A Pilbara ‘killer’ development resumed after proponents settled a long-running dispute.
Rio Tinto recently reopened its US$20 billion (A$26.7B) Simandou Project, 526km southeast of Conakry.
Rio, the Simfer joint venture (JV), Winning Consortium Simandou (WCS) and Republic of Guinea all agreed to construct a 670km long railway line between the mine and domestic ports.
The decision was reached despite the longer, cross-country route costing more than US$800 million (A$1.2B). Proponents had wanted to build a railway line to the nearest port in neighbouring Liberia. This shorter route would be covered in the original US$12B (A$17.7B) infrastructure expenditure.
“Infrastructure capacity and associated cost will be shared equally between Simfer, which is developing blocks three and four of the Simandou project, and WCS which is developing blocks one and two,” a Rio spokesperson said in a public statement.
“China Baowu Steel Group has also previously entered into a term sheet agreement with WCS that may see it partner in the WCS scope for blocks one and two of the Simandou mining concession and the infrastructure JV.”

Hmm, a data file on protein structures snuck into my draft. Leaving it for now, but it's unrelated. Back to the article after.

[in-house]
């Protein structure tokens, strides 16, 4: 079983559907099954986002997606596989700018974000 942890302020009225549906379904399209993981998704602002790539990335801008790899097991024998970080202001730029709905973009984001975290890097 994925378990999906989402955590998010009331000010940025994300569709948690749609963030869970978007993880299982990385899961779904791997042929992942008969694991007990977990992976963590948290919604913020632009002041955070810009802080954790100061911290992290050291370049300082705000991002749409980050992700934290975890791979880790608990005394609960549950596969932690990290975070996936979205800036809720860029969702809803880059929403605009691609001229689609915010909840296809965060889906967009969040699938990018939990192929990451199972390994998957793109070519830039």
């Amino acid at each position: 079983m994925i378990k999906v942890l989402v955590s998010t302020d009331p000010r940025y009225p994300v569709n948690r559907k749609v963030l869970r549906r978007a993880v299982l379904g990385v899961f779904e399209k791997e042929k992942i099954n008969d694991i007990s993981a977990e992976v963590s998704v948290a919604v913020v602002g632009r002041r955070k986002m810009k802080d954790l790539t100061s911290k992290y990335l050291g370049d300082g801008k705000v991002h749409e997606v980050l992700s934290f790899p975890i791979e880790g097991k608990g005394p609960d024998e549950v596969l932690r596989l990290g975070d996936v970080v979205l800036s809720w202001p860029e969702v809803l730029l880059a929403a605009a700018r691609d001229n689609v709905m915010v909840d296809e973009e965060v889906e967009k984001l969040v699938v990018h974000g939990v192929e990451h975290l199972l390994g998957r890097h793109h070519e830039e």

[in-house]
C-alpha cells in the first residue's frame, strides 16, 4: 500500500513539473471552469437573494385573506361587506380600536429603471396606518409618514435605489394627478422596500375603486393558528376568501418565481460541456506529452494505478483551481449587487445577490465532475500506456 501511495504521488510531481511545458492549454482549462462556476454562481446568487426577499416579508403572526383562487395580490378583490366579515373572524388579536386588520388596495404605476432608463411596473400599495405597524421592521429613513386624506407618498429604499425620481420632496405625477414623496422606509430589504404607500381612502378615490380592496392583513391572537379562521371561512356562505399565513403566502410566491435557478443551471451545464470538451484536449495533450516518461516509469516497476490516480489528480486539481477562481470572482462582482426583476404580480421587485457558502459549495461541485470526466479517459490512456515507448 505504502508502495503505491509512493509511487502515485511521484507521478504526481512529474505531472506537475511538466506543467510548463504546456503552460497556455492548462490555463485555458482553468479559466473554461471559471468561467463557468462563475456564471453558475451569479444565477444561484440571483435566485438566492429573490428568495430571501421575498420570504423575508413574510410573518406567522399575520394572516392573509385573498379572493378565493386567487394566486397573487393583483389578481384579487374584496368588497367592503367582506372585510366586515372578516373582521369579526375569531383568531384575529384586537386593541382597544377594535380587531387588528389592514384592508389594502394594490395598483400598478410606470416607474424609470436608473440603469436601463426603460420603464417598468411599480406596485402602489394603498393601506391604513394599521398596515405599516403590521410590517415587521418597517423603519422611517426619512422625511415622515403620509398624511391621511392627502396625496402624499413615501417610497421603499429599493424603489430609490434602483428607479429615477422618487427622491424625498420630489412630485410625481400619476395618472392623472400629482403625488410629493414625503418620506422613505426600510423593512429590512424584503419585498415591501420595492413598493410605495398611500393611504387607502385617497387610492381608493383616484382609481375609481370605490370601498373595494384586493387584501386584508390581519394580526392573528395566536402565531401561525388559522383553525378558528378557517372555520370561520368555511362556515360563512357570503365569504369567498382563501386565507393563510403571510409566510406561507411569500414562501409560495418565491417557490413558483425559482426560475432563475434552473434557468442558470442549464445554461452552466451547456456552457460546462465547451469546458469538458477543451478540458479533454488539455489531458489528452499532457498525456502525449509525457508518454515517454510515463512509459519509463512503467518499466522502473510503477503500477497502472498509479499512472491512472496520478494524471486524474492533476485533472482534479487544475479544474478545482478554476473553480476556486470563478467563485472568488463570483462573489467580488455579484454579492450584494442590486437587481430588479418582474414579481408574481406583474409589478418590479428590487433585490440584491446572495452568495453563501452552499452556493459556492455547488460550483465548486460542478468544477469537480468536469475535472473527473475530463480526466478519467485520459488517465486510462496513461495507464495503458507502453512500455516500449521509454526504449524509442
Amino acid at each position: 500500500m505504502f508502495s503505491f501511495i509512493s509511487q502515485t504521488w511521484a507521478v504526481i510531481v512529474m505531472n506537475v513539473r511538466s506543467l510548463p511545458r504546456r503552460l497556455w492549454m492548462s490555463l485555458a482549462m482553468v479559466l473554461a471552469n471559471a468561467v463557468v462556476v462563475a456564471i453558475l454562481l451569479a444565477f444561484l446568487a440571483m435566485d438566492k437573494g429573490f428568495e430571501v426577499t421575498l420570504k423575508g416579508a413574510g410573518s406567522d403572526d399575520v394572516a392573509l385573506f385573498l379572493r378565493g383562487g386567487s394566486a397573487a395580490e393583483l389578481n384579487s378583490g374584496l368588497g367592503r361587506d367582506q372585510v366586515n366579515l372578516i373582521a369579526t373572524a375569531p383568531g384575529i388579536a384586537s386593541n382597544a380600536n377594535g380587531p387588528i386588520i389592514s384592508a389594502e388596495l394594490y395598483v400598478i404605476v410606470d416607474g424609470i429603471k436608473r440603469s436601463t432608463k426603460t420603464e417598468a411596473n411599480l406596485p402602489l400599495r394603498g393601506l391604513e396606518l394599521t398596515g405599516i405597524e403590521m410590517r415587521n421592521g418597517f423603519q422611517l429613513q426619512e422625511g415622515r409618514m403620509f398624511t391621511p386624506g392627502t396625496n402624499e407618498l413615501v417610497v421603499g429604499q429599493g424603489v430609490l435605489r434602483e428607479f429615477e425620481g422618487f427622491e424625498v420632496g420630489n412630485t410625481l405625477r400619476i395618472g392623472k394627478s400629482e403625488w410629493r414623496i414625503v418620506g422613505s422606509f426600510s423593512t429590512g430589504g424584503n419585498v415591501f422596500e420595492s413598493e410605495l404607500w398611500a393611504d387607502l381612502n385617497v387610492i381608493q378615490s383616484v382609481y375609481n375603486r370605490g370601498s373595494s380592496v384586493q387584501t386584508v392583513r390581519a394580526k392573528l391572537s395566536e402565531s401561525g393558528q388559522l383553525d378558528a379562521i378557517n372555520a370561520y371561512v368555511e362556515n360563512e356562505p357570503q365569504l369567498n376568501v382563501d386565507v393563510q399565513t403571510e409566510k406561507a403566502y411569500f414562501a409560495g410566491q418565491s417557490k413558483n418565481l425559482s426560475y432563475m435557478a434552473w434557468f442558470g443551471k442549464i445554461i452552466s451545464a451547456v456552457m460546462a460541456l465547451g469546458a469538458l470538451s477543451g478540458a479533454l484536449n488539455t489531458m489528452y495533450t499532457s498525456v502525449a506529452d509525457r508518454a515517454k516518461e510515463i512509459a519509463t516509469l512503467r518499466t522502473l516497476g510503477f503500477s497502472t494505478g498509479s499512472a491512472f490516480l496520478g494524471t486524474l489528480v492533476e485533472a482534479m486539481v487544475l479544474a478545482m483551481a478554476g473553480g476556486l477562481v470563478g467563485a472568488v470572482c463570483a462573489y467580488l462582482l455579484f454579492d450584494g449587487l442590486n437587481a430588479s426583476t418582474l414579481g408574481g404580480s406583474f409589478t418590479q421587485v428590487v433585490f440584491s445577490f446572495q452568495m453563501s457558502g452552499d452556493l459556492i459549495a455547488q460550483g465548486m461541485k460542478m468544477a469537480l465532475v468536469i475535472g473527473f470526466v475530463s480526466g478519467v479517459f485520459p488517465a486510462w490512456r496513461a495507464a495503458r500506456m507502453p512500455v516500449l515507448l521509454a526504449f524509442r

These co-development convention and associated agreements are widely understood to cover access rights for third party rail users, tariff structures, taxes and other key principles. They are hoped to progress the project after about a year of negotiations. China-backed WCS earlier forced as many as 10,000 workers to go on leave indefinitely.
The mine is home to one of the world’s “best undeveloped” mineral deposits. It is widely speculated to be resource-rich enough to devalue, compete against and possibly replace Western Australia’s Pilbara exports.
The project requires constructing the railway, associated infrastructure and both mine and port facilities before the end of 2024. On completion the operation would produce up to 150M tonnes a year of “world class” product from a combined 2B tonnes at 65 per cent grade. It would also create an estimated 45,000 jobs.